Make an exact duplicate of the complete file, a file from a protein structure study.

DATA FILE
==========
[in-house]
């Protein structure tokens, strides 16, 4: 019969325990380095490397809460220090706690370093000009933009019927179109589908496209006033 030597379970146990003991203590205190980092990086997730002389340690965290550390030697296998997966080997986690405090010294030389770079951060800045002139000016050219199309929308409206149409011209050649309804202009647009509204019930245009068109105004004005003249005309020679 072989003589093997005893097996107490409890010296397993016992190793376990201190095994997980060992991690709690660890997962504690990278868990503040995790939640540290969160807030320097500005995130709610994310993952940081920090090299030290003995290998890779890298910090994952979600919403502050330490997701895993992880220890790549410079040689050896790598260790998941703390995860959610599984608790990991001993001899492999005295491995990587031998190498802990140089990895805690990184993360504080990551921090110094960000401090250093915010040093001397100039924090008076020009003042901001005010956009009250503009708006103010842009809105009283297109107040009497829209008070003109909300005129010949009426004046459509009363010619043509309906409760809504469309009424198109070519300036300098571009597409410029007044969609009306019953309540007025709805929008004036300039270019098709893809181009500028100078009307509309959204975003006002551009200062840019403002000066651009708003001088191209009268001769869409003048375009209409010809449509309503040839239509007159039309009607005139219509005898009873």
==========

[in-house]
């Protein structure tokens, strides 16, 4: 019969325990380095490397809460220090706690370093000009933009019927179109589908496209006033 030597379970146990003991203590205190980092990086997730002389340690965290550390030697296998997966080997986690405090010294030389770079951060800045002139000016050219199309929308409206149409011209050649309804202009647009509204019930245009068109105004004005003249005309020679 072989003589093997005893097996107490409890010296397993016992190793376990201190095994997980060992991690709690660890997962504690990278868990503040995790939640540290969160807030320097500005995130709610994310993952940081920090090299030290003995290998890779890298910090994952979600919403502050330490997701895993992880220890790549410079040689050896790598260790998941703390995860959610599984608790990991001993001899492999005295491995990587031998190498802990140089990895805690990184993360504080990551921090110094960000401090250093915010040093001397100039924090008076020009003042901001005010956009009250503009708006103010842009809105009283297109107040009497829209008070003109909300005129010949009426004046459509009363010619043509309906409760809504469309009424198109070519300036300098571009597409410029007044969609009306019953309540007025709805929008004036300039270019098709893809181009500028100078009307509309959204975003006002551009200062840019403002000066651009708003001088191209009268001769869409003048375009209409010809449509309503040839239509007159039309009607005139219509005898009873």